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Carlos de Elías, manager of Congress Rental, in Argentina, agreed with the fact that perhaps Latino integrators do not take much advantage of these trends, but believes that the reason is that in the United States there is a strong public investment in education, something that still does not happen in Latin America.

For Alfonso Vergara, president of VideoCorp, from Chile, the truth is that perhaps the advantages offered by these niches have not yet been taken advantage of, but that the reality is that integrators respond rather to the needs of a market and try to offer the solutions that satisfy them.

More than digital signage
But in addition to understanding the markets, this medium was also able to know what the technological trends of the moment are. For about two years the video sector has been dominating the industry, thanks to the well-known battle between LCD, plasma and LED. This, undoubtedly, opened the door for applications aimed at the aforementioned segments, and among these we have to talk about 3D, digital signage and telepresence.

3D has been growing exponentially hand in hand with the development of applications for the electronics consumer, while the tele presence has been developing more and more solutions for various segments, especially the corporate, which has been promoted as an alternative to business travel now that air tickets are so expensive.

Taking into account these trends, this medium wanted to obtain a couple of opinions regarding the penetration that these technologies are having in Latin America. Overall, the companies interviewed by the editor agreed that at least telepresence and digital signage are niches with strong possibilities in the region.

Frank Barreto, from Venezuela, said that telepresence, evolution of teleconferencing, has many business possibilities in the region, mainly in segments such as corporate or medical. Digital signage, he said, also has opportunities despite market constraints. On other technologies he commented: "There are many companies that are now getting involved in Web Streaming, which is the distribution of content over the network. The big companies in the industry before did not get involved, but when they saw the business opportunity they got involved. This app has a pretty interesting market."

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Carlos de Elías, from Argentina, agrees with Barreto's assessments of the performance of these two technologies. "Digital Signage or distribution of content in digital form we are already using it in some events and the truth is that it is a fantastic tool. The telepresence is the star of the moment. Its growth is something that is evident and I believe that as a solution it will enlarge the business environment. Maybe at some point it will replace some business trip, but I think what it will do is complement," he said.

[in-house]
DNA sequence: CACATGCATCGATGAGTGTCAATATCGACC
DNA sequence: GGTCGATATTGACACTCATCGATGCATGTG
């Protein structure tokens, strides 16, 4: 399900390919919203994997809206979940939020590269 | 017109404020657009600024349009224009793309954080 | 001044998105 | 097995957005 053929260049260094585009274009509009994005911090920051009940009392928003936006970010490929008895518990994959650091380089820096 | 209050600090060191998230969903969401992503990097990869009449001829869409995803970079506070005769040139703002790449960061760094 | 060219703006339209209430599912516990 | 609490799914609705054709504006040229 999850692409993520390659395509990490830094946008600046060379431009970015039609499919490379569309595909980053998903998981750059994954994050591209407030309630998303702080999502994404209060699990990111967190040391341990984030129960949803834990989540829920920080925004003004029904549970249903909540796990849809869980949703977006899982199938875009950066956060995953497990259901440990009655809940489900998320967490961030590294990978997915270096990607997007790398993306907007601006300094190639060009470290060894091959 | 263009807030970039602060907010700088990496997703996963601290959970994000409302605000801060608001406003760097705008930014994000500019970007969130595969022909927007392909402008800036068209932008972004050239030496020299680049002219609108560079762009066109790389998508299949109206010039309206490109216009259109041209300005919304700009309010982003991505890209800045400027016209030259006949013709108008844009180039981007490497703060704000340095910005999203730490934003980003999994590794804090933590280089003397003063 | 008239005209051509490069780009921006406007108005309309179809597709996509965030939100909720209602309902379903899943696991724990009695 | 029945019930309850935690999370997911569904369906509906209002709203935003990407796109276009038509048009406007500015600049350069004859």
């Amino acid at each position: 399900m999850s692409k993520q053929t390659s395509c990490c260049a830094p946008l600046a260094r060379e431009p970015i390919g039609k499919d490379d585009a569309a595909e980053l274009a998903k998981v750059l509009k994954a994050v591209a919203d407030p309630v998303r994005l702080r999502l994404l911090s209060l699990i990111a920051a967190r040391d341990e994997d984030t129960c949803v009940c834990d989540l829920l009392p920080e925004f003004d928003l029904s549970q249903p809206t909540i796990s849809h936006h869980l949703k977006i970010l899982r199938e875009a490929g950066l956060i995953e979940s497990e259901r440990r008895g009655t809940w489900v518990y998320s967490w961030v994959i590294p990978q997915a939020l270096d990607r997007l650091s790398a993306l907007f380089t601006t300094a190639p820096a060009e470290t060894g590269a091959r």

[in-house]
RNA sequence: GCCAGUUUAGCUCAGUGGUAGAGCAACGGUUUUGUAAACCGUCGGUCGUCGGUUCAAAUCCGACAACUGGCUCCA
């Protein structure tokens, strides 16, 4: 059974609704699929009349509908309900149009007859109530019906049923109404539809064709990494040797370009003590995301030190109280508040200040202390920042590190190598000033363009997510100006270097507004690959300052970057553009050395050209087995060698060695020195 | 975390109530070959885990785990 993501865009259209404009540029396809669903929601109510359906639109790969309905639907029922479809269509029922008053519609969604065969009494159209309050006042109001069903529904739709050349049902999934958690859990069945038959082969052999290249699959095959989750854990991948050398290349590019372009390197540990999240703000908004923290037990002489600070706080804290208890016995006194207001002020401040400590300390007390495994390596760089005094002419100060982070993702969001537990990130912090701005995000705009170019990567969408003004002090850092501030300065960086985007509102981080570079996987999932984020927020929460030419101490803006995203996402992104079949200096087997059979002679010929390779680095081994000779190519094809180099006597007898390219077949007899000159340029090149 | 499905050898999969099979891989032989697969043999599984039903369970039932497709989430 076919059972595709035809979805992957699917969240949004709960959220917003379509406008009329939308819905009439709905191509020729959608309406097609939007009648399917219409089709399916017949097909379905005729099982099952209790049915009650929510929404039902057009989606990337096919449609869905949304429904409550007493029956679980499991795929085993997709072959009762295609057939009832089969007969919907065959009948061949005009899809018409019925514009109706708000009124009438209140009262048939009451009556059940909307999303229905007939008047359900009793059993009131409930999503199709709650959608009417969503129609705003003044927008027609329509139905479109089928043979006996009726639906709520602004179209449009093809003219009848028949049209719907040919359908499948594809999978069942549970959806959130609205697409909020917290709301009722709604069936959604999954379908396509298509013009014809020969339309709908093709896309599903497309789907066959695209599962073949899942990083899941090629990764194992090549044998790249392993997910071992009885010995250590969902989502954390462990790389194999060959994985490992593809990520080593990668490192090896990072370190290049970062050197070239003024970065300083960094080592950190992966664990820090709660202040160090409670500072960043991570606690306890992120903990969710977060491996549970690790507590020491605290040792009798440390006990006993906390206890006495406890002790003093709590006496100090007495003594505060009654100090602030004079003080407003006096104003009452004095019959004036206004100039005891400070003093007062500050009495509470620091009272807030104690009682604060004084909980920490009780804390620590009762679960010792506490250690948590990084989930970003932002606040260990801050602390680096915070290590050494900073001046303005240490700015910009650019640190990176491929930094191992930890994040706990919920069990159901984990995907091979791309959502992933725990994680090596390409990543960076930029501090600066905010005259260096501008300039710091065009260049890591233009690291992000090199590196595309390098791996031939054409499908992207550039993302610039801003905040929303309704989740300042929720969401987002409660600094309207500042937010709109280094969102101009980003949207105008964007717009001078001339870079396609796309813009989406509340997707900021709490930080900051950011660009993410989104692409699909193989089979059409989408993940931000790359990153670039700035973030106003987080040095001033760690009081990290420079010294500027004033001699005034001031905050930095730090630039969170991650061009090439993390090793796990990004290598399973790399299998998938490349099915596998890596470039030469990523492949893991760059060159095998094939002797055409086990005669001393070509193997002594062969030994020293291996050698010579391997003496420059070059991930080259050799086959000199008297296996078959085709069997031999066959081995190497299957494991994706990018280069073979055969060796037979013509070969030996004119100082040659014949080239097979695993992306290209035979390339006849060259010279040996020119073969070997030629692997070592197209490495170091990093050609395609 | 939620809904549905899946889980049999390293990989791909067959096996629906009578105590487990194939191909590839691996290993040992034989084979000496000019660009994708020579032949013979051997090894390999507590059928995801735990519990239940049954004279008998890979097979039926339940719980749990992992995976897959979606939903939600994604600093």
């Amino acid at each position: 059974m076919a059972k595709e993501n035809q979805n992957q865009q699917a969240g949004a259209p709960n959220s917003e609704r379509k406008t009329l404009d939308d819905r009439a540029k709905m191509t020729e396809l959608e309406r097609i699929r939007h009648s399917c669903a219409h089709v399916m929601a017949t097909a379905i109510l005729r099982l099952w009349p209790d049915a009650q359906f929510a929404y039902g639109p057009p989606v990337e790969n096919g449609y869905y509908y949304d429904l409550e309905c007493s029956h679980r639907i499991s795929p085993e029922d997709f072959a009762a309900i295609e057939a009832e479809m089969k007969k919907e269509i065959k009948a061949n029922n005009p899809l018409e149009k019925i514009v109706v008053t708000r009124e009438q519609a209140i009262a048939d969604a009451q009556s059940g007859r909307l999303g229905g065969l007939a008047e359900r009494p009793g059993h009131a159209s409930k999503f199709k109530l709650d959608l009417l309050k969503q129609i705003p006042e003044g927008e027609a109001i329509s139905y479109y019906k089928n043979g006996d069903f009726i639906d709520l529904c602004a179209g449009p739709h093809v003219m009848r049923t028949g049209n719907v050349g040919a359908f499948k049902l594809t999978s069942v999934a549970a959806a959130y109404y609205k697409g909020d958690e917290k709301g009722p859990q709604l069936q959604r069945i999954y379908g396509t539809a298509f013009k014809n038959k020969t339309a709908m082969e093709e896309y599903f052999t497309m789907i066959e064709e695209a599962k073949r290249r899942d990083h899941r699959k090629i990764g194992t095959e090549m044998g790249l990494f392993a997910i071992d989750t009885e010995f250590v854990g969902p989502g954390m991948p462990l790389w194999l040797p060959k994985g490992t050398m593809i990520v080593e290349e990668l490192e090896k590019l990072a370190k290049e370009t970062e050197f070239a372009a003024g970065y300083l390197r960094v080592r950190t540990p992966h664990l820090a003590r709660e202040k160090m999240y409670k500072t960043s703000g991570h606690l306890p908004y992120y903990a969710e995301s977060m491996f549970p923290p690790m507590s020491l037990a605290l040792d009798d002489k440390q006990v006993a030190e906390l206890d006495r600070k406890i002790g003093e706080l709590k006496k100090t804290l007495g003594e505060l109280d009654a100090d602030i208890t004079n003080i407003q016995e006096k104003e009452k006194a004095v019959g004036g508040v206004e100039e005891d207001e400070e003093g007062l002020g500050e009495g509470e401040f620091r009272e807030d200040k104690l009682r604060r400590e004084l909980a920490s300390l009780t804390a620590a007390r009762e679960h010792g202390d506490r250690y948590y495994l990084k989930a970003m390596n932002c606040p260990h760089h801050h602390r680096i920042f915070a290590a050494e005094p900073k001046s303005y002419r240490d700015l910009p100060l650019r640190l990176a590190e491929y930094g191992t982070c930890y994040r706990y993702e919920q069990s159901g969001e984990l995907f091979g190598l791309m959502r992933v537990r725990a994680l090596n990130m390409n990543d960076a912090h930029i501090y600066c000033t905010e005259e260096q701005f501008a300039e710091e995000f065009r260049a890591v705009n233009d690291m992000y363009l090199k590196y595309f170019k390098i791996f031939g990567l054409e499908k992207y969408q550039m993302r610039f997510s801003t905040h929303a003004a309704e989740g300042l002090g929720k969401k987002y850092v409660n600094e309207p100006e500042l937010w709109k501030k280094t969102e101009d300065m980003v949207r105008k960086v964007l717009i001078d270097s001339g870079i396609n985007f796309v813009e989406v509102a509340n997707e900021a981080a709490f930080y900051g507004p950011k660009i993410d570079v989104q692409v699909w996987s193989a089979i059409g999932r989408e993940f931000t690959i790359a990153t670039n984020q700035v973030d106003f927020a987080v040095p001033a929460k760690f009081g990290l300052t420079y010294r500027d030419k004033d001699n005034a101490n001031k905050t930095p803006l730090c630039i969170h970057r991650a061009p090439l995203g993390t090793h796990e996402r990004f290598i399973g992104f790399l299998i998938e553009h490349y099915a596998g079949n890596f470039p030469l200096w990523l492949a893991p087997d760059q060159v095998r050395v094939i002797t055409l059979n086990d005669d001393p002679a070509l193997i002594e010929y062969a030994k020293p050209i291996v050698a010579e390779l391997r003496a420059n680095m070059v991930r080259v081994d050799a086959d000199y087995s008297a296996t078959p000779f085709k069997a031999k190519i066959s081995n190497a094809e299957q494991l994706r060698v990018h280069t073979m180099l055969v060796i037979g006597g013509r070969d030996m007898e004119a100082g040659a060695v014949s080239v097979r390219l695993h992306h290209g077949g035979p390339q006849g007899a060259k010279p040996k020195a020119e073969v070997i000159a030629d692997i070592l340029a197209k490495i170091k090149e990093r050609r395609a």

InfoComm ended and the feeling that remained is that although in the American market you can have more resources and access to information, the Latino is quite recursive and flexible. There are several issues left in the pipeline and perhaps the most important of them is to start evaluating new business possibilities in vertical sectors, although the trend in this region is always inclined towards the general.

Voices about InfoComm
At the beginning of the last day of InfoComm 2010, a breakfast was organized in which the members of the Latino group of the institution attended. AVI LATINOAMÉRICA took advantage of the stage to know the opinions that the guests had about this recognized convention and the results they obtained when participating in it. Here are some of the impressions:

"InfoComm is a scenario that offers enough innovation to make the trip worth making", Nelson Canter, SoundDigital Ltda. (Colombia).

"InfoComm is an exhibition in which an evolutionary process is lived, in which improvements and changes are always observed on the solutions exhibited the previous year", Frank Barreto, Auvision (Venezuela)

"InfoComm has always been a good showcase in the areas of display and communication", Alfonso Vergara, VideoCorp (Chile).

"InfoComm is a very important meeting point, and it is on the annual agenda of the managers of companies in this area. From the point of view of content, that is, as a stage to meet new suppliers and have meetings, I found it quite valuable", Carlos de Elías, CongressRental (Argentina).

Author: Santiago Jaramillo